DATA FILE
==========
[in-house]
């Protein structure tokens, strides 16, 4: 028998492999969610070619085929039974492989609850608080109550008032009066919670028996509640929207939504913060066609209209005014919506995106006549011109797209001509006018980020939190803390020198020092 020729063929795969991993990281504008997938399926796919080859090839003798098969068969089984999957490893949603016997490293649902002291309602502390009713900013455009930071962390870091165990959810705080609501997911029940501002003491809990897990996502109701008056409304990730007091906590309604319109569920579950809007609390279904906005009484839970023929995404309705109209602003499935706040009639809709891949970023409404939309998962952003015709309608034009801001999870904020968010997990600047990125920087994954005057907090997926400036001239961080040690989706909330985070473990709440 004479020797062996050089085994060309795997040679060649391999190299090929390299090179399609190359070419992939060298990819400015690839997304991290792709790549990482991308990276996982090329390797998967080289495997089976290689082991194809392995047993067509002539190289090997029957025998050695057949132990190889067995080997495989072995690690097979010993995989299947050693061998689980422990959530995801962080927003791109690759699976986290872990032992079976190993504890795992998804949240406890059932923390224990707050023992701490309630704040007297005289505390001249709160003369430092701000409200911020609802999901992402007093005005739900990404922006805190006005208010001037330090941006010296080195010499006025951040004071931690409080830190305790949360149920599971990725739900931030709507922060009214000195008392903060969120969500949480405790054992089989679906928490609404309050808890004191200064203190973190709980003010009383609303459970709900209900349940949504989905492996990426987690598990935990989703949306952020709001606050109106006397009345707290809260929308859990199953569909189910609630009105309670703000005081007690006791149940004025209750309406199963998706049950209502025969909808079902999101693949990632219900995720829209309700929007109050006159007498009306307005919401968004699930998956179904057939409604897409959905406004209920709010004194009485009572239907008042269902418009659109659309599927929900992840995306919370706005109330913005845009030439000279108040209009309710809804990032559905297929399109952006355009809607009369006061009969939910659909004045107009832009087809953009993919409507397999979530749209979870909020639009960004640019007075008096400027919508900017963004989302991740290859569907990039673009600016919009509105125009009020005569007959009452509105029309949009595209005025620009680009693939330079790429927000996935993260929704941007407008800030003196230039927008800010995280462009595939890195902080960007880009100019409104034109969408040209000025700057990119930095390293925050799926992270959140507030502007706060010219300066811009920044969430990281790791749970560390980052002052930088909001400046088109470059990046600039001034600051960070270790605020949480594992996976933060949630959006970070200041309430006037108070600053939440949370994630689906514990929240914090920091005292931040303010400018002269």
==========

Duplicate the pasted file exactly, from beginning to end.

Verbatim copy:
[in-house]
């Protein structure tokens, strides 16, 4: 028998492999969610070619085929039974492989609850608080109550008032009066919670028996509640929207939504913060066609209209005014919506995106006549011109797209001509006018980020939190803390020198020092 020729063929795969991993990281504008997938399926796919080859090839003798098969068969089984999957490893949603016997490293649902002291309602502390009713900013455009930071962390870091165990959810705080609501997911029940501002003491809990897990996502109701008056409304990730007091906590309604319109569920579950809007609390279904906005009484839970023929995404309705109209602003499935706040009639809709891949970023409404939309998962952003015709309608034009801001999870904020968010997990600047990125920087994954005057907090997926400036001239961080040690989706909330985070473990709440 004479020797062996050089085994060309795997040679060649391999190299090929390299090179399609190359070419992939060298990819400015690839997304991290792709790549990482991308990276996982090329390797998967080289495997089976290689082991194809392995047993067509002539190289090997029957025998050695057949132990190889067995080997495989072995690690097979010993995989299947050693061998689980422990959530995801962080927003791109690759699976986290872990032992079976190993504890795992998804949240406890059932923390224990707050023992701490309630704040007297005289505390001249709160003369430092701000409200911020609802999901992402007093005005739900990404922006805190006005208010001037330090941006010296080195010499006025951040004071931690409080830190305790949360149920599971990725739900931030709507922060009214000195008392903060969120969500949480405790054992089989679906928490609404309050808890004191200064203190973190709980003010009383609303459970709900209900349940949504989905492996990426987690598990935990989703949306952020709001606050109106006397009345707290809260929308859990199953569909189910609630009105309670703000005081007690006791149940004025209750309406199963998706049950209502025969909808079902999101693949990632219900995720829209309700929007109050006159007498009306307005919401968004699930998956179904057939409604897409959905406004209920709010004194009485009572239907008042269902418009659109659309599927929900992840995306919370706005109330913005845009030439000279108040209009309710809804990032559905297929399109952006355009809607009369006061009969939910659909004045107009832009087809953009993919409507397999979530749209979870909020639009960004640019007075008096400027919508900017963004989302991740290859569907990039673009600016919009509105125009009020005569007959009452509105029309949009595209005025620009680009693939330079790429927000996935993260929704941007407008800030003196230039927008800010995280462009595939890195902080960007880009100019409104034109969408040209000025700057990119930095390293925050799926992270959140507030502007706060010219300066811009920044969430990281790791749970560390980052002052930088909001400046088109470059990046600039001034600051960070270790605020949480594992996976933060949630959006970070200041309430006037108070600053939440949370994630689906514990929240914090920091005292931040303010400018002269």